Fighting in Ukraine takes toll on civilians in the east

World Today

Heavy artillery and mortar fire in eastern Ukraine has taken a huge toll on civilian lives. The government-held town of Debaltseve has been a battlefield for weeks. Many residents are at breaking point. CCTV’s Kate Parkinson reported the story from eastern Ukraine.

Fighting in Ukraine takes toll on civilians in the east

Heavy artillery and mortar fire in eastern Ukraine has taken a huge toll on civilian lives. The government-held town of Debaltseve has been a battlefield for weeks. Many residents are at breaking point. CCTV's Kate Parkinson reported the story from eastern Ukraine.

Ukrainian tanks were on the one road to Debaltseve, a town still under Kiev’s control. The military said pro-Russian separatists appeared to be amassing forces around the besieged town and planning a fresh offensive.

The rebels have been steadily encroaching on Debaltseve, but Kiev said it’s confident its forces have the firepower and manpower to hold on to the strategic town. Residents of Debaltseve said they’re at breaking point as their town is turned into a battlefield.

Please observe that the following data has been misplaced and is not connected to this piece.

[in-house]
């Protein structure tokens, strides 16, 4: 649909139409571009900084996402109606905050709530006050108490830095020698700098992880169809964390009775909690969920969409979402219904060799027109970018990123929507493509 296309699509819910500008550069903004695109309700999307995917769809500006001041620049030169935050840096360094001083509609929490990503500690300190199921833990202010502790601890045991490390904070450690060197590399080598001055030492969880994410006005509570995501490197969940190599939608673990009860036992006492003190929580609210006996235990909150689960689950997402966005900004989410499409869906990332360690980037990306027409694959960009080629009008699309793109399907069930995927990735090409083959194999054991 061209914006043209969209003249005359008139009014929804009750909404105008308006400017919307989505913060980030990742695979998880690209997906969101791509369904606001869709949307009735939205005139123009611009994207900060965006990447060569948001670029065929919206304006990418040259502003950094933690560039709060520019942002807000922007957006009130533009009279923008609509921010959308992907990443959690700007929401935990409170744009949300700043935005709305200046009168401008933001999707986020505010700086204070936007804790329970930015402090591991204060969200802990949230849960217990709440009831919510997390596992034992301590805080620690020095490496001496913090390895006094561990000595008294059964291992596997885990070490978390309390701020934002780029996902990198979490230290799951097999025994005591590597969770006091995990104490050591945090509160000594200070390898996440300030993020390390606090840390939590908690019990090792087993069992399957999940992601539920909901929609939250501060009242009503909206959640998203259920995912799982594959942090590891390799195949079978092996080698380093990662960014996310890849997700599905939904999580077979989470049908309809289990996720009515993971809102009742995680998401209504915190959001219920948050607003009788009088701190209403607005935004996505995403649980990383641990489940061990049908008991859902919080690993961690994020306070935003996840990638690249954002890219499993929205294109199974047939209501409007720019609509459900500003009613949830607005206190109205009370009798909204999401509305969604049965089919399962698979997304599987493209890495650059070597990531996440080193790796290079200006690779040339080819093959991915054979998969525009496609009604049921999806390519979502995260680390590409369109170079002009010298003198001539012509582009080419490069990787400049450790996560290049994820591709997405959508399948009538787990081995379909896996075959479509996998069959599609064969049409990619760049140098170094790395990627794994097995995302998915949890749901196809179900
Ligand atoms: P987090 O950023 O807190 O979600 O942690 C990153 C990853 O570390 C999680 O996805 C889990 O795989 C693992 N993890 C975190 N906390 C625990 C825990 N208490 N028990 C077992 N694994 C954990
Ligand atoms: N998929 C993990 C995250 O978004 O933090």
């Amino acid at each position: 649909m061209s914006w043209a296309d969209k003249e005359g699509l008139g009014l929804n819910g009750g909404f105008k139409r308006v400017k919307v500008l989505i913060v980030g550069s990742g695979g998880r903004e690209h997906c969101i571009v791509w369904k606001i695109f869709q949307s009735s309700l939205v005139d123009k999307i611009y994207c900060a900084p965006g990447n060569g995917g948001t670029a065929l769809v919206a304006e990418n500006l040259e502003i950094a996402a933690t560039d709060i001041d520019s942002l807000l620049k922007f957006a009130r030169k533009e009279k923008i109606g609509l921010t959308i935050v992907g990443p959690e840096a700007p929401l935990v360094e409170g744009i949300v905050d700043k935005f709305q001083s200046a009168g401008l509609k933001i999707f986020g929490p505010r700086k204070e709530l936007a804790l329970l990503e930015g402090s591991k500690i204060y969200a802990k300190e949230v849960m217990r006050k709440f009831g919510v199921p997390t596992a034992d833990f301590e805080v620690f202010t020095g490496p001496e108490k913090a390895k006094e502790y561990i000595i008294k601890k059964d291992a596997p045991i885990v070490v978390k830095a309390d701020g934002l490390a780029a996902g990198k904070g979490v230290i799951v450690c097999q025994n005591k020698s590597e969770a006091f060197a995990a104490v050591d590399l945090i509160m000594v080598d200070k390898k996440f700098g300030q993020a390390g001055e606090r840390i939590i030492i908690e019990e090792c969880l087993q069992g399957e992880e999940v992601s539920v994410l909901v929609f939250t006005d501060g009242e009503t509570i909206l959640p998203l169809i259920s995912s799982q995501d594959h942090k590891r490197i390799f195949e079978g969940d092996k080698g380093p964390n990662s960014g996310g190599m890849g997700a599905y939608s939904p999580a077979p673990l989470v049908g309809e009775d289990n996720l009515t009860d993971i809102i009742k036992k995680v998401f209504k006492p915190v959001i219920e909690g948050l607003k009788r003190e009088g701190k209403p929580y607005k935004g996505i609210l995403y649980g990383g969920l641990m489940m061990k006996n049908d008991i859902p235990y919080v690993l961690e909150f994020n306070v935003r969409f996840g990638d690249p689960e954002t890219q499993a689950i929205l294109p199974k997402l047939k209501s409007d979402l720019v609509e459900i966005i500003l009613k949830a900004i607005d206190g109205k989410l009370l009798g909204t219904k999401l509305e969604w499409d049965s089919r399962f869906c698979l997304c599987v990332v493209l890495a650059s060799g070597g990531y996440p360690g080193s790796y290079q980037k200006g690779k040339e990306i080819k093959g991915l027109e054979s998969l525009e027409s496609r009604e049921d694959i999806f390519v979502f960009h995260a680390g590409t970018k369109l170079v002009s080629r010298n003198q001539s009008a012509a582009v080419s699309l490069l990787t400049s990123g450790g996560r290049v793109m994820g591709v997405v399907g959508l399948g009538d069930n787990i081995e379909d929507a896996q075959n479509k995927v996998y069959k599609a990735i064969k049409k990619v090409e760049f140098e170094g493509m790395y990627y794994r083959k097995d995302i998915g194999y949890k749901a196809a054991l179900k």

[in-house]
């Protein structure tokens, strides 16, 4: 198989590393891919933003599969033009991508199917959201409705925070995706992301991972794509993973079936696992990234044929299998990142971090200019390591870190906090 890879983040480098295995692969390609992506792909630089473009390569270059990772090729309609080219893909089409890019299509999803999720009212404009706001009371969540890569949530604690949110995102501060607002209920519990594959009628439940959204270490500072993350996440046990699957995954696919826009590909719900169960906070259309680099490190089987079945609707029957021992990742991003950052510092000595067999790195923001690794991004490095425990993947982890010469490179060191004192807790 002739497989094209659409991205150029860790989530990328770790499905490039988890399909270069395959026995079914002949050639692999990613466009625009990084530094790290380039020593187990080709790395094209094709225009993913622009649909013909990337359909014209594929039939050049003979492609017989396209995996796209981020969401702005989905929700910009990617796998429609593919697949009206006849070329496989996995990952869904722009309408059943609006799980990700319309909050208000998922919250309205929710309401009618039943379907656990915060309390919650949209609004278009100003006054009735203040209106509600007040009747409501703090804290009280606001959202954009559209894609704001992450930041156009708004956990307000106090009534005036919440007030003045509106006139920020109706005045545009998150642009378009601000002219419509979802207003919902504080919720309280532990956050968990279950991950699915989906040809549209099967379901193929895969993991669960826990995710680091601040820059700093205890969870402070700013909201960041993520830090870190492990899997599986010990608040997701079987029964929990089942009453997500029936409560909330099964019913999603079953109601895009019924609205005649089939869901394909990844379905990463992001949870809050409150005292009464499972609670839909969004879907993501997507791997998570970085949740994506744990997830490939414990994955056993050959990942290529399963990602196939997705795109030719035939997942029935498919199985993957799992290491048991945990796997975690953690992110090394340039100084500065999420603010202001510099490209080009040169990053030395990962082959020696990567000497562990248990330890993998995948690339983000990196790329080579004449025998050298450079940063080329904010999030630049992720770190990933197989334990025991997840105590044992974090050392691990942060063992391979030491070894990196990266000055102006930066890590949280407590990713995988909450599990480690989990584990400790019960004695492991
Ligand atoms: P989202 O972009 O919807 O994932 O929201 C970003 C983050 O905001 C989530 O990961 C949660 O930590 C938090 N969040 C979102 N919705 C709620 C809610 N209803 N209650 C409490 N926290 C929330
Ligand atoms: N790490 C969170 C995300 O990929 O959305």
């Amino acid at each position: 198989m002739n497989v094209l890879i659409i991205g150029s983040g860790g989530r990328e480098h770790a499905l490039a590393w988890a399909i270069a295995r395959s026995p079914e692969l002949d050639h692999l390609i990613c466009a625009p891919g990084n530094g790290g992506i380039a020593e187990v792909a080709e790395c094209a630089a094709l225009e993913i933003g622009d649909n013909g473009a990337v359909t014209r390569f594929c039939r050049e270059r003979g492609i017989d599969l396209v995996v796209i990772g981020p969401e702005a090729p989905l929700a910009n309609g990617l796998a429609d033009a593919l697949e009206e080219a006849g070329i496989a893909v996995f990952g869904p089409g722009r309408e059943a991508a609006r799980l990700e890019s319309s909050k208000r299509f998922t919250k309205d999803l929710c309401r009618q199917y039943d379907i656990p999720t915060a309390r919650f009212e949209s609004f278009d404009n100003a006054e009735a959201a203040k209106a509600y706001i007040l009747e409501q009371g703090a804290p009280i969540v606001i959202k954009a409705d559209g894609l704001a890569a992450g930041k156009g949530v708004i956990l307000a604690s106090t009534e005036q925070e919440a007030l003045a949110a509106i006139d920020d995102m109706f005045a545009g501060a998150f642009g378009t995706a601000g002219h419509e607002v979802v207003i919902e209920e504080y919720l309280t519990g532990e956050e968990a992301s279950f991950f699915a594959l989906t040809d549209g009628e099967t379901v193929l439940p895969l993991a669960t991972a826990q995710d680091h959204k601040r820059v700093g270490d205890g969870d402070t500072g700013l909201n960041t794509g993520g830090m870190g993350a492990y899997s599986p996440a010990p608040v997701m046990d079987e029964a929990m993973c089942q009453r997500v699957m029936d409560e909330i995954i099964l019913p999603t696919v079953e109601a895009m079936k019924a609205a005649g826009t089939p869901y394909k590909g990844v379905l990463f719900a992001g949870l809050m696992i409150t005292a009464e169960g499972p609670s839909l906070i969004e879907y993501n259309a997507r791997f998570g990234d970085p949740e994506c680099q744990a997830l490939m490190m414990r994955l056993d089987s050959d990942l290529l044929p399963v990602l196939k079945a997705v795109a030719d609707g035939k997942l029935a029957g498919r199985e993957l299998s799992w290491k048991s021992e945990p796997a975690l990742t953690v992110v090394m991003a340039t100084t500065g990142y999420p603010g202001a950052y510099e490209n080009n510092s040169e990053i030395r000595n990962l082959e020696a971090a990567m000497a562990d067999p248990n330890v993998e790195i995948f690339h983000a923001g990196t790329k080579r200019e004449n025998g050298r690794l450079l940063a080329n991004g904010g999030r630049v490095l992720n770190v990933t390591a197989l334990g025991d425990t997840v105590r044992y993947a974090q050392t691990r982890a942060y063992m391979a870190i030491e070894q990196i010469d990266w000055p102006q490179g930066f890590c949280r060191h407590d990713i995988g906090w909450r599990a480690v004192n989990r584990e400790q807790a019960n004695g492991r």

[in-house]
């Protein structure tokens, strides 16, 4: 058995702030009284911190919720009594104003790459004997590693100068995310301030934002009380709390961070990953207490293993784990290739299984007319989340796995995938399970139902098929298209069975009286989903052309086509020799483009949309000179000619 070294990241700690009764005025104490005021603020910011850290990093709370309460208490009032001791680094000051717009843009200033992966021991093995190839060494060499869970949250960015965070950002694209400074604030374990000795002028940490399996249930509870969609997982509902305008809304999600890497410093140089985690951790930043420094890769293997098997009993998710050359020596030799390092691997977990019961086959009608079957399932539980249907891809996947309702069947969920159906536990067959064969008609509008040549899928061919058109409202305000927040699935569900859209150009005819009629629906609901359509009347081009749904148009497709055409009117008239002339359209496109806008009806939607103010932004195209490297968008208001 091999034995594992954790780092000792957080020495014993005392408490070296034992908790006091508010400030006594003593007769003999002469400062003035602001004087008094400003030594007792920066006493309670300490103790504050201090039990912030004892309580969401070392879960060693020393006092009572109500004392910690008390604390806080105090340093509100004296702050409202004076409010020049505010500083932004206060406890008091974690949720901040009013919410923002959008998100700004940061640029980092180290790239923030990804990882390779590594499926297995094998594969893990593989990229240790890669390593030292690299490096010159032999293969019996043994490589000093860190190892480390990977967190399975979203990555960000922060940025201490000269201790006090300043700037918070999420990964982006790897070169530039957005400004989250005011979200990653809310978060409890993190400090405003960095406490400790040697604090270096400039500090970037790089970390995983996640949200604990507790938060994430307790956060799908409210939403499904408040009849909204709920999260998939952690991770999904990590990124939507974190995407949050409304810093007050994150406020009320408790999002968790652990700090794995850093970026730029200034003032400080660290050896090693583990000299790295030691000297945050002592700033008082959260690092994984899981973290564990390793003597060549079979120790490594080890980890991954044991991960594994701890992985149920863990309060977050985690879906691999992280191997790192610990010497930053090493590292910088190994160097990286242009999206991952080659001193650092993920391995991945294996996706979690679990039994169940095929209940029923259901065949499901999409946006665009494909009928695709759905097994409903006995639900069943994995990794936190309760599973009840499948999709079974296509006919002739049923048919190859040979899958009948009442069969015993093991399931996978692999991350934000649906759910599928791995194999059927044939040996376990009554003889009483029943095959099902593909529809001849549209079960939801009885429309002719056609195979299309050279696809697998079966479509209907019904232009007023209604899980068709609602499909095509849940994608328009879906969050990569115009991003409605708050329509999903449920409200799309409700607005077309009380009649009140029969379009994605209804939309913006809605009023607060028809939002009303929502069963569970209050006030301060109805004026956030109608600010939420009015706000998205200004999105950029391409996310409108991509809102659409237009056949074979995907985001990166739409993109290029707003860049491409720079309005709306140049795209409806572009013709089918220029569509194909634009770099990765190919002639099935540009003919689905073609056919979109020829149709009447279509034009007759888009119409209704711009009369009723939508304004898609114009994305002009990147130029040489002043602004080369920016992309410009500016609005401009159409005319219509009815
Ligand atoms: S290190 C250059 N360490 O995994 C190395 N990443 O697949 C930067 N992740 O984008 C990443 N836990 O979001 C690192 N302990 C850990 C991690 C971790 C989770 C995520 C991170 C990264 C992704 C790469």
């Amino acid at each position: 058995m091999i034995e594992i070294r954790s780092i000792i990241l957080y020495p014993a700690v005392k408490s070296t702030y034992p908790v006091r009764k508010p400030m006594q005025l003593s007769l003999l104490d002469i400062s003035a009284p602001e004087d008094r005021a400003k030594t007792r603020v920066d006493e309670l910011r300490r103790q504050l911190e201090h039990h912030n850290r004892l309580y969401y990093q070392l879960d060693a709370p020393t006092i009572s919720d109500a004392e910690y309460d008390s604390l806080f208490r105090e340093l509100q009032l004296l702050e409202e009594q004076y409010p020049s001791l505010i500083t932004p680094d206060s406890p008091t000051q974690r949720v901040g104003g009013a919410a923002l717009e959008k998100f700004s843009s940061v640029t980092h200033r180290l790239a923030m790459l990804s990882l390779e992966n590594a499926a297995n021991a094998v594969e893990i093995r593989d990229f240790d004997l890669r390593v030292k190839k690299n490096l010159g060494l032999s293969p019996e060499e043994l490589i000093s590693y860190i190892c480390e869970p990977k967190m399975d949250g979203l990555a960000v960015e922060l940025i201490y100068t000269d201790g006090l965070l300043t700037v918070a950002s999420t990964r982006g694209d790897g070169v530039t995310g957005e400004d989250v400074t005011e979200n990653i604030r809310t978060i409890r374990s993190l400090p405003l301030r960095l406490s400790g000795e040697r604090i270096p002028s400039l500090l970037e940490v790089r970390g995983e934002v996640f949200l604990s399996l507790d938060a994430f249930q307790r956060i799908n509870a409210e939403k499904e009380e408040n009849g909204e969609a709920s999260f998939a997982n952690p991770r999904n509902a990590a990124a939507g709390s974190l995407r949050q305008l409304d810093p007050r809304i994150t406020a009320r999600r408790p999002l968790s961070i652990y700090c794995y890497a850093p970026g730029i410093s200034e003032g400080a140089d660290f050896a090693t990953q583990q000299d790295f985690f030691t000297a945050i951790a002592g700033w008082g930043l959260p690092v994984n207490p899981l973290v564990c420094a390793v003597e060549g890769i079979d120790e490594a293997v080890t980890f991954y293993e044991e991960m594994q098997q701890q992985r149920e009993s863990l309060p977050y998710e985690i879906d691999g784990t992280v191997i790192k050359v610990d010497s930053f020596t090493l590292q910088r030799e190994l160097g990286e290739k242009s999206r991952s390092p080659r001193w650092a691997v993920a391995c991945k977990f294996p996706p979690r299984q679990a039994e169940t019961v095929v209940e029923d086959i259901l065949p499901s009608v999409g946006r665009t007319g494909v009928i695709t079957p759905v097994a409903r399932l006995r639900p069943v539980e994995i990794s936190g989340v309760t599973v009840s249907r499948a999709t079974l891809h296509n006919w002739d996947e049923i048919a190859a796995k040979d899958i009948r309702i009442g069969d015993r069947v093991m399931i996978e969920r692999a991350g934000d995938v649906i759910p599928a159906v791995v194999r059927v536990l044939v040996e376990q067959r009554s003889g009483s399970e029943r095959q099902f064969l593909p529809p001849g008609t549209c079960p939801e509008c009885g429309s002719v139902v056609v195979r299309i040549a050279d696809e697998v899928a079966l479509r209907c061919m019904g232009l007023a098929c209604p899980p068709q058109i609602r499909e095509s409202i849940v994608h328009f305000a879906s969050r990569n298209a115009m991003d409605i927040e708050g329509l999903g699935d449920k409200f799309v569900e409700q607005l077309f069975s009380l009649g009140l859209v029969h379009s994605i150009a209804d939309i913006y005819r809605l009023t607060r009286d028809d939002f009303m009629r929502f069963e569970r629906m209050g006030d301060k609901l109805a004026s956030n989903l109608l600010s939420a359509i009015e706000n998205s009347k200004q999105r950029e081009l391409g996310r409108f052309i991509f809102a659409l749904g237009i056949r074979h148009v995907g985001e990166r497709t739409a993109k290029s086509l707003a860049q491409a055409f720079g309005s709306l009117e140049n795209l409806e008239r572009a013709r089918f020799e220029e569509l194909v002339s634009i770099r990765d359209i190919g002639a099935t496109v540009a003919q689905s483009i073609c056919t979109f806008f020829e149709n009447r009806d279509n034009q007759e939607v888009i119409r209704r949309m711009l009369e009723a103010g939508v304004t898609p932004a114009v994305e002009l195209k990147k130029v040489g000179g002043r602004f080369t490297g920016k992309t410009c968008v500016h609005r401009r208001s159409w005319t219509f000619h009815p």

Around 3,000 people still live here in With their town turned into a battlefield. That’s a small fraction of the towns pre-conflict population of 25,000. These people were queuing for food supplies, but they said help doesn’t come very often. Everyday, more and more people are leaving, taking with them only what they can carry and not knowing if they will ever return.

“I don’t know where we are going. We are simply going because of the war, because of the cold, because there is no electricity no heating no gas. We have nothing,” Debaltseve resident, Lyudmila said. “For three weeks we have been without electricity. In our apartment it is 1 degree. I don’t know how to take care of my child.”

However, leaving is not an option for some. Debaltseve resident, Oleg said he had to stay despite the difficult conditions, such as the daily shelling and the sleepless nights for his son.

“Where should these old people go? Where to go? They are 70, 80 years-old. What should they do?” Oleg said. “Here at least I can make them tea and my wife can make soup for them because it’s really very difficult for people here. And there is nowhere for us to go.”

Train carriages are being used as temporary accommodation for people who’ve fled the fighting. The United Nations said more than a million people have been displaced by this conflict.

Some people in Debaltseve said they’ll go and stay with relatives elsewhere in Ukraine. Others said they didn’t know where they’d end up.